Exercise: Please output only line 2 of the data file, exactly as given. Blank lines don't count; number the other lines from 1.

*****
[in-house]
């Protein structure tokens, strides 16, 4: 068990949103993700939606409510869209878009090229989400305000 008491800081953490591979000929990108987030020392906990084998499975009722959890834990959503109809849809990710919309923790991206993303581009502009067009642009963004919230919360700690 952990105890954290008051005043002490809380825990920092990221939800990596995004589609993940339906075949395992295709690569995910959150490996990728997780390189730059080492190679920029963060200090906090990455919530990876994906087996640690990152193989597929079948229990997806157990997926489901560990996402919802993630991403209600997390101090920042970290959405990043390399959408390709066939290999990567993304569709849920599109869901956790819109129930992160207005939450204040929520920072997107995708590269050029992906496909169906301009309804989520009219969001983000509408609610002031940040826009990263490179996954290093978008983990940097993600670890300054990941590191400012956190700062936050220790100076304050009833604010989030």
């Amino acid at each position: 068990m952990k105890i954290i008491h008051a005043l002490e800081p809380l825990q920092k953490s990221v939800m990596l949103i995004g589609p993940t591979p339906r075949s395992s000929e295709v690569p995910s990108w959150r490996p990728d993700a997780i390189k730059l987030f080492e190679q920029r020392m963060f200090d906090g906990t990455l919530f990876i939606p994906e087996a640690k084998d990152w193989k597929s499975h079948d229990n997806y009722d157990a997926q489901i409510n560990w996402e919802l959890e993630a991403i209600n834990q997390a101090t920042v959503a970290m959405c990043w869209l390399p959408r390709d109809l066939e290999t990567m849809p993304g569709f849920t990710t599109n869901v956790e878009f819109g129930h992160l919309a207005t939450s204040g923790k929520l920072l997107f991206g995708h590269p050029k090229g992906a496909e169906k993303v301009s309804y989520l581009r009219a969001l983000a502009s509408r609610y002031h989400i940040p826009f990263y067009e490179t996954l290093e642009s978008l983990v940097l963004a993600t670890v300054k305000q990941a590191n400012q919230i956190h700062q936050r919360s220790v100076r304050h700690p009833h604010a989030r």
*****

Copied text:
């Protein structure tokens, strides 16, 4: 068990949103993700939606409510869209878009090229989400305000 008491800081953490591979000929990108987030020392906990084998499975009722959890834990959503109809849809990710919309923790991206993303581009502009067009642009963004919230919360700690 952990105890954290008051005043002490809380825990920092990221939800990596995004589609993940339906075949395992295709690569995910959150490996990728997780390189730059080492190679920029963060200090906090990455919530990876994906087996640690990152193989597929079948229990997806157990997926489901560990996402919802993630991403209600997390101090920042970290959405990043390399959408390709066939290999990567993304569709849920599109869901956790819109129930992160207005939450204040929520920072997107995708590269050029992906496909169906301009309804989520009219969001983000509408609610002031940040826009990263490179996954290093978008983990940097993600670890300054990941590191400012956190700062936050220790100076304050009833604010989030």